There's something else about the article that I believe is worth noting:
[Leonika] Charging, 35, grew up in White Shield, N.D., on the Fort Berthold Indian Reservation. Unlike Smith’s tribe, Charging’s people — the affiliated tribes of the Mandan, Arikara and Hidatsa — follow a matriarchal tradition. Women are given more leadership roles and control. That helped spur her to become a lawyer.
When she was young, she heard stories about how the federal government moved her people off their native lands in North Dakota and flooded the reservation to create a lake and park. The move caused decades of trauma that still lasts today, and Charging believes it wasn’t fair.
So she decided to take action to help prevent something like that from ever happening again. She decided to become a lawyer.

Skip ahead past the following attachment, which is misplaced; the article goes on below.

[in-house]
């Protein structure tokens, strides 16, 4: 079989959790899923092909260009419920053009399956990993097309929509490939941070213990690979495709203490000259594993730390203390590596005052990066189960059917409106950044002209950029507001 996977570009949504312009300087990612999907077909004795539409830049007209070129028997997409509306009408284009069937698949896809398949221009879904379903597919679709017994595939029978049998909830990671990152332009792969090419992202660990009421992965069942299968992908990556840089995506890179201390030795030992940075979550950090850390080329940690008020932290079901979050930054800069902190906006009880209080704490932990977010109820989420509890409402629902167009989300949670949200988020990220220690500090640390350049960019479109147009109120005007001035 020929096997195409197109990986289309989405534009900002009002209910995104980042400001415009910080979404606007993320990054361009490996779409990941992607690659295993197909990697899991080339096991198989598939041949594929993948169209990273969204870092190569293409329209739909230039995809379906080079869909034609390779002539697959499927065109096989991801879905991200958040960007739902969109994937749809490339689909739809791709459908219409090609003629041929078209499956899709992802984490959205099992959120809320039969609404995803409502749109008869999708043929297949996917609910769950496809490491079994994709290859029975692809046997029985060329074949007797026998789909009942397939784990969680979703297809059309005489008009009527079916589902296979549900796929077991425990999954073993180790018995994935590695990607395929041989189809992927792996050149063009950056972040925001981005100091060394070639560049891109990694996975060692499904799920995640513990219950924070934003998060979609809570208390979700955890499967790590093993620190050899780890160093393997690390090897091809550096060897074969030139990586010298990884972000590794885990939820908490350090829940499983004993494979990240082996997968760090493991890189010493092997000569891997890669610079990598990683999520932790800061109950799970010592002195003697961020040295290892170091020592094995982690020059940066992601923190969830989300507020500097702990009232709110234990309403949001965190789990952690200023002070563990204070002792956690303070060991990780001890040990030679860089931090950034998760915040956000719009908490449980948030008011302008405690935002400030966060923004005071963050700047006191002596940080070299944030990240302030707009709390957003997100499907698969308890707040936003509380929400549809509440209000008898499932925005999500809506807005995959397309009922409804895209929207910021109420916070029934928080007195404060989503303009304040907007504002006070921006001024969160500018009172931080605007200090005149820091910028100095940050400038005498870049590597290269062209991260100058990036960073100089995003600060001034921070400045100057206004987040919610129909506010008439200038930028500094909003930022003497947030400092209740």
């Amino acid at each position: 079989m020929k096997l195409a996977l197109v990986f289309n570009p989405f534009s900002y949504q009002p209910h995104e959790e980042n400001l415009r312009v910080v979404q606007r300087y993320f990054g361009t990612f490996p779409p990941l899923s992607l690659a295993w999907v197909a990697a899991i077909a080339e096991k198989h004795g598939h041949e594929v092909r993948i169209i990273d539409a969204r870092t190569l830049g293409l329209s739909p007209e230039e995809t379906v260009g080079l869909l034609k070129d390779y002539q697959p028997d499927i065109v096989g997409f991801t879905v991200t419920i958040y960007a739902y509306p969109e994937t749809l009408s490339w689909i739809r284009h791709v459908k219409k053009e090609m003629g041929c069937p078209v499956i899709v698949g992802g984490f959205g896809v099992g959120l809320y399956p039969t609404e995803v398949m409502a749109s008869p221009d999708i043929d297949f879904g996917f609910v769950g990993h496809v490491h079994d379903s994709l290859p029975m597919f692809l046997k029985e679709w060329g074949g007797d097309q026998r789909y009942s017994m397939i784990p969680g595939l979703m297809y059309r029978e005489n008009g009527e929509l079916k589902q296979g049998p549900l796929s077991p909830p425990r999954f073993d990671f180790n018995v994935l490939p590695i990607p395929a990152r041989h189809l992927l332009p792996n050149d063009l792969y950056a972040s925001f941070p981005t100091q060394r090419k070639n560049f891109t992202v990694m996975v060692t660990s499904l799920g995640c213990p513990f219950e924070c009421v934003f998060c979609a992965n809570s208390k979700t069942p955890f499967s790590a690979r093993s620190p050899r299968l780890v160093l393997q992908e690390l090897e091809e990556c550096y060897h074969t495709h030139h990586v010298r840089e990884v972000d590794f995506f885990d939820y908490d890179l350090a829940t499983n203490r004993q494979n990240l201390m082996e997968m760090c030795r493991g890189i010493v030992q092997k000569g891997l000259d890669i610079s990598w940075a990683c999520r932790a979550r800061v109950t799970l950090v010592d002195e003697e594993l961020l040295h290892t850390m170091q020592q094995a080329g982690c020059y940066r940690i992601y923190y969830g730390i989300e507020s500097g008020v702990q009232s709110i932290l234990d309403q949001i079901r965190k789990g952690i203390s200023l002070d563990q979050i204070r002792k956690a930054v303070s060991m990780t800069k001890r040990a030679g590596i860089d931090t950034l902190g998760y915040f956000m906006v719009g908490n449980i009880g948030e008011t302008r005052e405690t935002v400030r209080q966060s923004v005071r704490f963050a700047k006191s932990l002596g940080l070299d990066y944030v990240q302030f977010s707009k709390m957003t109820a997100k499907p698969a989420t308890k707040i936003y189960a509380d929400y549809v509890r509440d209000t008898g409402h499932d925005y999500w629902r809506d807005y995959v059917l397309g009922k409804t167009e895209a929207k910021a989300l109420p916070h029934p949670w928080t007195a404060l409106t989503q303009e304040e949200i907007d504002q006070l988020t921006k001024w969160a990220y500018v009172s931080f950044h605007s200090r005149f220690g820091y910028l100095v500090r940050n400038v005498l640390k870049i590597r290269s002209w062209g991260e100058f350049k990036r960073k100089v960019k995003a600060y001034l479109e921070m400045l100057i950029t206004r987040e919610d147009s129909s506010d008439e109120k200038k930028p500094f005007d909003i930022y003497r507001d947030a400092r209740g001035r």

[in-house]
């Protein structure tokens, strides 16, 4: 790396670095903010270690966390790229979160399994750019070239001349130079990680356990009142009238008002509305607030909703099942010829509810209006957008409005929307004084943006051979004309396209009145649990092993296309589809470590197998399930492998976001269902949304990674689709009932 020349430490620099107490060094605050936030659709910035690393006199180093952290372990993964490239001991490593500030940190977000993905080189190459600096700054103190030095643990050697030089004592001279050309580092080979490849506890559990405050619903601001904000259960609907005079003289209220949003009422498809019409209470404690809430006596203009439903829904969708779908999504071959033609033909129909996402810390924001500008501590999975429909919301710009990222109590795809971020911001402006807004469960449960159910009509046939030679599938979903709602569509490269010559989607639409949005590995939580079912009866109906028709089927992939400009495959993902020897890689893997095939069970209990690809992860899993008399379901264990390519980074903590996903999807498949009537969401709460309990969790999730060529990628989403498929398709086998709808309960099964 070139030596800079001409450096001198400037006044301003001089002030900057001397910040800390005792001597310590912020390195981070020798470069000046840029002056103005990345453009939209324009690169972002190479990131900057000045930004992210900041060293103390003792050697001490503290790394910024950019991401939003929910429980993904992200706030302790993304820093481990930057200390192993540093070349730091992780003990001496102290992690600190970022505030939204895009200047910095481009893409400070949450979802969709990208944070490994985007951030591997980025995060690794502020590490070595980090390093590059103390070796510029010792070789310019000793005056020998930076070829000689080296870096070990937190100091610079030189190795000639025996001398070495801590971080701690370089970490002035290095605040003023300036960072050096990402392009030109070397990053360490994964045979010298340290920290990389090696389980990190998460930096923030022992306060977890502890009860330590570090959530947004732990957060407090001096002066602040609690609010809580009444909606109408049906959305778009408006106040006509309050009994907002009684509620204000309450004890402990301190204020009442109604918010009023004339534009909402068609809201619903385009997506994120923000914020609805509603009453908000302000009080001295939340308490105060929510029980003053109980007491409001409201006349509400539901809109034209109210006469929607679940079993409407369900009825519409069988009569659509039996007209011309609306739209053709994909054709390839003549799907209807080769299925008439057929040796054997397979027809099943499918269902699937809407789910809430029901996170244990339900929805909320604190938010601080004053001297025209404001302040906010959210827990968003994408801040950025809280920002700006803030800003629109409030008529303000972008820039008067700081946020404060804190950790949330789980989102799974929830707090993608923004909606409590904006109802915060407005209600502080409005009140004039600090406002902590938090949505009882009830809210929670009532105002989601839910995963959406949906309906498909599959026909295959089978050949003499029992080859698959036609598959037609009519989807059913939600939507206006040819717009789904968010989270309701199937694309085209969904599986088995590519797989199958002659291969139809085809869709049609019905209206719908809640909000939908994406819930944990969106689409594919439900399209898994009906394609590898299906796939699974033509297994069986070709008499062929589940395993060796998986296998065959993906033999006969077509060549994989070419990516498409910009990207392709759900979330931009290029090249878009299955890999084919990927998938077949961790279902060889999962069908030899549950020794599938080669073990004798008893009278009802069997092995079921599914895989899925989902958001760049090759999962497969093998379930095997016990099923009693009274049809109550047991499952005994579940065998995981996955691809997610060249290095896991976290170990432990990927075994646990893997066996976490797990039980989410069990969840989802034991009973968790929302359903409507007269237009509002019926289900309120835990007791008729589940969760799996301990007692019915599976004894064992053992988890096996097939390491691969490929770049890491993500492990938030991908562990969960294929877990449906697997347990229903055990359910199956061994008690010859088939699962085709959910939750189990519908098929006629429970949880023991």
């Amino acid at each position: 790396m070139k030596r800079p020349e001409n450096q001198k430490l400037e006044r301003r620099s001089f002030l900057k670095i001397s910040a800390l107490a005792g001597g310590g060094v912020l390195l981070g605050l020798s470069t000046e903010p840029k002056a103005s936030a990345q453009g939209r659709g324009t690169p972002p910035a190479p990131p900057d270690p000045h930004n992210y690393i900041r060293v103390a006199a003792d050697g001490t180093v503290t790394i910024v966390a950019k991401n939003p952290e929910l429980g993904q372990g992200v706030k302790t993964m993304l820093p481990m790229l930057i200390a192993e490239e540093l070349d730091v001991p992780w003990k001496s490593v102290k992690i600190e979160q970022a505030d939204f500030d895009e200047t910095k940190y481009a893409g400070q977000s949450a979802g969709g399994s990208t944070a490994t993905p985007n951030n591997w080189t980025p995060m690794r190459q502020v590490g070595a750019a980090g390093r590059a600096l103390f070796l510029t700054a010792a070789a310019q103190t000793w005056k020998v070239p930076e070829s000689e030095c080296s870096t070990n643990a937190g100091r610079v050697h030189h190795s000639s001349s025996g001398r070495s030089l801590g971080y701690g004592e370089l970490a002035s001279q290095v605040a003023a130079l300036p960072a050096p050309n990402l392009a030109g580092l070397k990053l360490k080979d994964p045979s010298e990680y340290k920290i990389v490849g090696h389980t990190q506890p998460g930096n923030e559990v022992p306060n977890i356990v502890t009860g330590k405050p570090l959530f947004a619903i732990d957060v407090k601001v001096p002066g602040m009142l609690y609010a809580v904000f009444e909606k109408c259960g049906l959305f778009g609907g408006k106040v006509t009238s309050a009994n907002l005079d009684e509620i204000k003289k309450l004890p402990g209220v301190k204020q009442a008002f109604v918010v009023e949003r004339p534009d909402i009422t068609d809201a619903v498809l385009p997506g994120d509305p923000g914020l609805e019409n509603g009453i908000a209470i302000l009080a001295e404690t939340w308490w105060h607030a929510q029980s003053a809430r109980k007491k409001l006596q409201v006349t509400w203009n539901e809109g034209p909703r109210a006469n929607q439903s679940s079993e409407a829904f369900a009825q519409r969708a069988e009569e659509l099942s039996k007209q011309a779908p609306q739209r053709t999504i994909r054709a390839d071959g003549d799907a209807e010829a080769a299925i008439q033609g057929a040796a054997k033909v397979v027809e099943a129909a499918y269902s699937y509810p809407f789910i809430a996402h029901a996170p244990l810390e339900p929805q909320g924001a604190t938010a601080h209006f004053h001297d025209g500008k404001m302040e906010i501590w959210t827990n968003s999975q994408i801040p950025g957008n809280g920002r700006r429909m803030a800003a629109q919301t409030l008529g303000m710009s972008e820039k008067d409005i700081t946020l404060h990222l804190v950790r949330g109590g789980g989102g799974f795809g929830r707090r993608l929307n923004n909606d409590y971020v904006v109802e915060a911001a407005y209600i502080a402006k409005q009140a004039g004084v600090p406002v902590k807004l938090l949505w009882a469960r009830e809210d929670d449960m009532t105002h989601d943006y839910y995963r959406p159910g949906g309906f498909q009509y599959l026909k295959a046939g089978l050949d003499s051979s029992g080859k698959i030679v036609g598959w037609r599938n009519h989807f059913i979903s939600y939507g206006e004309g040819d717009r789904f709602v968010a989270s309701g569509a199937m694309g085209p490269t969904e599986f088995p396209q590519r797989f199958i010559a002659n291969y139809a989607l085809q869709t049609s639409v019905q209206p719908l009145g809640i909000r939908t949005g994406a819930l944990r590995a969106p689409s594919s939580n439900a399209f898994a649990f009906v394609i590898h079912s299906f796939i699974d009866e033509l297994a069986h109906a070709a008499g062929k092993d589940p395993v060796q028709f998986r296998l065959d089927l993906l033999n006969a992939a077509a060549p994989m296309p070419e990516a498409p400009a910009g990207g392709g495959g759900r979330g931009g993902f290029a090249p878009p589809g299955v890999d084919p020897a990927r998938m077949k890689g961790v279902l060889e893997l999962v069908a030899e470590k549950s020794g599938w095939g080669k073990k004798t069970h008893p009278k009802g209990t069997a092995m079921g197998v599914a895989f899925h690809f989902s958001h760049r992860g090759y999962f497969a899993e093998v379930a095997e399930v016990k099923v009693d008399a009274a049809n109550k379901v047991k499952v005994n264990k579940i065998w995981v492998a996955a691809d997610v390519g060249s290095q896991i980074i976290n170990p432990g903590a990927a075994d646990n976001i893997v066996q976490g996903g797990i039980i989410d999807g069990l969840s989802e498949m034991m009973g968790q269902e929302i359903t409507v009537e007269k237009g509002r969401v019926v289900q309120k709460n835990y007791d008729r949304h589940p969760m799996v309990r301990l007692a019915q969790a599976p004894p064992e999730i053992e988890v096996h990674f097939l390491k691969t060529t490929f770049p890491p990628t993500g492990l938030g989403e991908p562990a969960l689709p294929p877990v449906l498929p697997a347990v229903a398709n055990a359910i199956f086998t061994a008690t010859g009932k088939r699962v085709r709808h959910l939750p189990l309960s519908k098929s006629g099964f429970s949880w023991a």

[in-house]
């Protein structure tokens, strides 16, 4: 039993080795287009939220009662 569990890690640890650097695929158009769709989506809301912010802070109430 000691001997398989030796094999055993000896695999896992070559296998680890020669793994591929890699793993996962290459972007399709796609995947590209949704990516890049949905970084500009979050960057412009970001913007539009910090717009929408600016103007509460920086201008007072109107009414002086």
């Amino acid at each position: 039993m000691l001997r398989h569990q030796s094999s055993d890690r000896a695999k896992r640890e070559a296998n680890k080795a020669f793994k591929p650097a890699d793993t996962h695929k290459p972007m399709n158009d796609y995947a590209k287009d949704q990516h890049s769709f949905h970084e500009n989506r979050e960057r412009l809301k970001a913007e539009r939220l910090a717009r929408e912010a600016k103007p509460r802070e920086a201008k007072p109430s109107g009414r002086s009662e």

It's not that unusual for minorities who are aware-or particularly proud-of their cultures, to feel motivated to do something on behalf of their ethnic group once they achieve a position of influence in society. Or if not that, then at least to find their decisions in their lives and careers informed or influenced by their own personal cultural experiences, or the experiences of their culture and ethnicity as a whole. Many Native Americans grew up hearing about the history of the government's mistreatment of their tribes; perhaps as an attorney, this makes someone like Charging sympathetic to those who are mistreated by the government, or employers, or people who otherwise have some measure of unaccounted for power over their client's life. There's nothing at all unusual about this, which is why it boggles my mind that someone like Sonia Sotomayor can say that "I would hope that a wise Latina woman with the richness of her experiences would more often than not reach a better conclusion than a white male who hasn't lived that life" and then almost immediately be accused of racism (against-presumably-whites) for that statement. All that she meant was that as a woman of her background, she is familiar with ethnic and sex discrimination (and to a lesser degree oppression), certainly moreso than the average white, male judge who has not faced such discrimination in his life, a familiarity that is likely to make her more sympathetic to those who come before her court who are treated unfairly by those more powerful than they. This is not really that remarkable of a proposition; many white people who never face any discrimination are similarly influenced by their cultural experiences to believe that racial discrimination no longer exists in America. But the idea that a minority might have a better sense of fairness and unfairness is apparently a highly offensive notion to (mostly white) conservatives who believe that, all things being equal, racism, discrimination and unfair treatment has all been but oblitereted in our society.